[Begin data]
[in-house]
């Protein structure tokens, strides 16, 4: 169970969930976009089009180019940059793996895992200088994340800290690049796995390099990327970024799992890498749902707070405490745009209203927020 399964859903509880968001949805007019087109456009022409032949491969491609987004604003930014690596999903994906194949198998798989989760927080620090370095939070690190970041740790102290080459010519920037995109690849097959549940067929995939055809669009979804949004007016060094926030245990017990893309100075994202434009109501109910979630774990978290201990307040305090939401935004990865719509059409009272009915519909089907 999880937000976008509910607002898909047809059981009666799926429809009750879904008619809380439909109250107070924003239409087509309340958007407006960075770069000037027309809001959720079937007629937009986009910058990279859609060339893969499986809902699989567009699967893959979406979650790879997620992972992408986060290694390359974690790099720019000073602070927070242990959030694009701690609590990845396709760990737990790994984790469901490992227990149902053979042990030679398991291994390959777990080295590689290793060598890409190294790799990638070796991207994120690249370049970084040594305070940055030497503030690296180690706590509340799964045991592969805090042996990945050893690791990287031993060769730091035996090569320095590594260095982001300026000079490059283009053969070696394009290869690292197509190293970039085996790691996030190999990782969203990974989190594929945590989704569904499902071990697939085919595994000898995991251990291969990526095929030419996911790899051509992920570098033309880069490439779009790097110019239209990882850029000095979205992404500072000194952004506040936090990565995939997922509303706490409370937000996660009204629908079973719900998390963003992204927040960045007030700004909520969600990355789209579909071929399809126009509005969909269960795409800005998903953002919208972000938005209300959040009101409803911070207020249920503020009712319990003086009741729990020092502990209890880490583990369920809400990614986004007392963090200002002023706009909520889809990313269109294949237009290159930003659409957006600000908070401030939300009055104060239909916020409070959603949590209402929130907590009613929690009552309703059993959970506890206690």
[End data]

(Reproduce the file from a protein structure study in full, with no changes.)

[in-house]
């Protein structure tokens, strides 16, 4: 169970969930976009089009180019940059793996895992200088994340800290690049796995390099990327970024799992890498749902707070405490745009209203927020 399964859903509880968001949805007019087109456009022409032949491969491609987004604003930014690596999903994906194949198998798989989760927080620090370095939070690190970041740790102290080459010519920037995109690849097959549940067929995939055809669009979804949004007016060094926030245990017990893309100075994202434009109501109910979630774990978290201990307040305090939401935004990865719509059409009272009915519909089907 999880937000976008509910607002898909047809059981009666799926429809009750879904008619809380439909109250107070924003239409087509309340958007407006960075770069000037027309809001959720079937007629937009986009910058990279859609060339893969499986809902699989567009699967893959979406979650790879997620992972992408986060290694390359974690790099720019000073602070927070242990959030694009701690609590990845396709760990737990790994984790469901490992227990149902053979042990030679398991291994390959777990080295590689290793060598890409190294790799990638070796991207994120690249370049970084040594305070940055030497503030690296180690706590509340799964045991592969805090042996990945050893690791990287031993060769730091035996090569320095590594260095982001300026000079490059283009053969070696394009290869690292197509190293970039085996790691996030190999990782969203990974989190594929945590989704569904499902071990697939085919595994000898995991251990291969990526095929030419996911790899051509992920570098033309880069490439779009790097110019239209990882850029000095979205992404500072000194952004506040936090990565995939997922509303706490409370937000996660009204629908079973719900998390963003992204927040960045007030700004909520969600990355789209579909071929399809126009509005969909269960795409800005998903953002919208972000938005209300959040009101409803911070207020249920503020009712319990003086009741729990020092502990209890880490583990369920809400990614986004007392963090200002002023706009909520889809990313269109294949237009290159930003659409957006600000908070401030939300009055104060239909916020409070959603949590209402929130907590009613929690009552309703059993959970506890206690």